In addition, each Time Crisis game features a different chief antagonist:

  • Sherudo Garo, whose plot provides the central focus in Time Crisis although he is not the chief antagonist in the game.
  • Kantaris, who is the chief antagonist of Time Crisis in the extra story mode, and was in the first level of Time Crisis: Project Titan.
  • Ricardo Blanco, whose plot is the central focus in Time Crisis: Project Titan although he is not the chief antagonist in the game.
  • Ernesto Diaz—who is the chief antagonist of Time Crisis II.
  • Giorgio Zott—who is the chief antagonist of Time Crisis 3.
  • Gregory Barrows—who is the chief antagonist of Time Crisis 4, his plot is shrouded in mystery and must be discovered during in-play.
  • Derrick Lynch, the chief antagonist of Crisis Zone, wants to destroy Garland Square with a nuclear reactor, Geyser One. He is named after one of Time Crisis's creators.
  • Jared Hunter—who is the chief antagonist of the Crisis Zone side storyline, the Grassmarket District crisis. He kidnaps the S.T.F. Commander's daughter, Melissa Kessler, and plans to avenge Derrick Lynch.

Wild Dog

While the games have some contributing antagonists in addition to the aforementioned chief antagonists, all Time Crisis antagonists have employed and/or conspired with a mercenary named Wild Dog – the only character to appear in all Time Crisis games (except Crisis Zone). At the end of every battle, after the player has defeated him, he will detonate himself and appear to die. After Richard Miller shot off his left arm in Time Crisis, Wild Dog outfitted it with a large machine gun. In Time Crisis 3 and the PlayStation 3 port of Time Crisis 4, Wild Dog has a younger partner named Wild Fang.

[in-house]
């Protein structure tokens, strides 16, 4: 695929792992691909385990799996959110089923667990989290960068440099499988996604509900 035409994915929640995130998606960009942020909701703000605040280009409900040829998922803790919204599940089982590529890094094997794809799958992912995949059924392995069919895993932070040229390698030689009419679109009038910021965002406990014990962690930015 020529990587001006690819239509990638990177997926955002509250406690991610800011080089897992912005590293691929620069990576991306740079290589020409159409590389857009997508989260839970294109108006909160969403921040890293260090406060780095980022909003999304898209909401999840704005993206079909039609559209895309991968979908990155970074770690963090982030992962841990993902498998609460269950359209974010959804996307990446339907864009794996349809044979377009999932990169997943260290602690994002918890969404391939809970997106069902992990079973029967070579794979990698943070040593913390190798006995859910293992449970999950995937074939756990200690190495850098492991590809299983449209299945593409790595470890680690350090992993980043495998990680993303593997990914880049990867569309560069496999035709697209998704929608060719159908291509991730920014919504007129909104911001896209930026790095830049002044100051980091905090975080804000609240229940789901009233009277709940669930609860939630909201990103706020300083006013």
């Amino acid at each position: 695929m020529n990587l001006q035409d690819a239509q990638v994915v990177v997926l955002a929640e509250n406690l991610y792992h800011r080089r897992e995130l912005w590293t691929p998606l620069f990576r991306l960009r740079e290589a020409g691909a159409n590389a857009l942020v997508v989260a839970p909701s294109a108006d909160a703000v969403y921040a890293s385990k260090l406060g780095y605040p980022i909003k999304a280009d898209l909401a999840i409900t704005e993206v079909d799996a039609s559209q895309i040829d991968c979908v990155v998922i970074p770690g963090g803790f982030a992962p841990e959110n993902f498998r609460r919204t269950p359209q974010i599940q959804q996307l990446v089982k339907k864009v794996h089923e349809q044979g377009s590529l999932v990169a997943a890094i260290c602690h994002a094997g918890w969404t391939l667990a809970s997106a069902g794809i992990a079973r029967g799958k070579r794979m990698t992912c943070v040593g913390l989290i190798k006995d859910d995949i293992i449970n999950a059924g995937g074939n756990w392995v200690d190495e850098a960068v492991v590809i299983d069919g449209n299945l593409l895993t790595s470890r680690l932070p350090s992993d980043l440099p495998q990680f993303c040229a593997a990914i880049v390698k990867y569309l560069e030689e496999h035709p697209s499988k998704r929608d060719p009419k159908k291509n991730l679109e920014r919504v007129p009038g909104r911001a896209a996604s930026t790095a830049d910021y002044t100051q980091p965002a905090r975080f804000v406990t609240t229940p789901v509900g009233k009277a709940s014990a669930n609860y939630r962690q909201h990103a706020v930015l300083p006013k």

• A followup exclusive to the PlayStation, Time Crisis: Project Titan, came out in 2000 featuring a new multihiding system.
  • A two-player sequel, titled Time Crisis II, featured two machines linking together, allowing players to cover each other. Each player dispatches enemies on slightly different routes, creating unique environments to defend themselves on.
  • The spin-off to this game, Crisis Zone (also supervised by Takashi Sano), was also produced. While Crisis Zone had similar play mechanics as with Time Crisis, Crisis Zone featured solo play with a fully-automatic machine gun (as opposed to the standard pistol), interactive backgrounds, and a different storyline centering through the anti-terrorist tasks of elite STF Trooper Claude McGarren (spelled "Croad MacGalain" in the arcade version). A PlayStation 2 remake of the title has been released in 2004 and is a subtitle to its full name, Time Crisis: Crisis Zone, likely to denote that the port had undergone major (if not total) cosmetic and technical changes.
  • In 2003, Namco released a direct sequel called Time Crisis 3. It granted four different weapons available at the start (handgun, machine gun, shotgun and grenade launcher). The ammo of the latter three had to be recharged during play.
  • In 2006, Time Crisis 4 was released in August and introduced a refined multihiding system (similar to the one featured in Time Crisis: Project Titan) where the player can move the gun in a certain direction to move the character's position in certain areas of the game regardless whether or not the player was hiding or attacking. A PlayStation 3 version was released in 2007 in the United States and Japan, and released a year later in other territories.
  • Time Crisis Strike was released by Namco in January 2009 for the iPhone OS.
  • Time Crisis 5 will be released on 2010.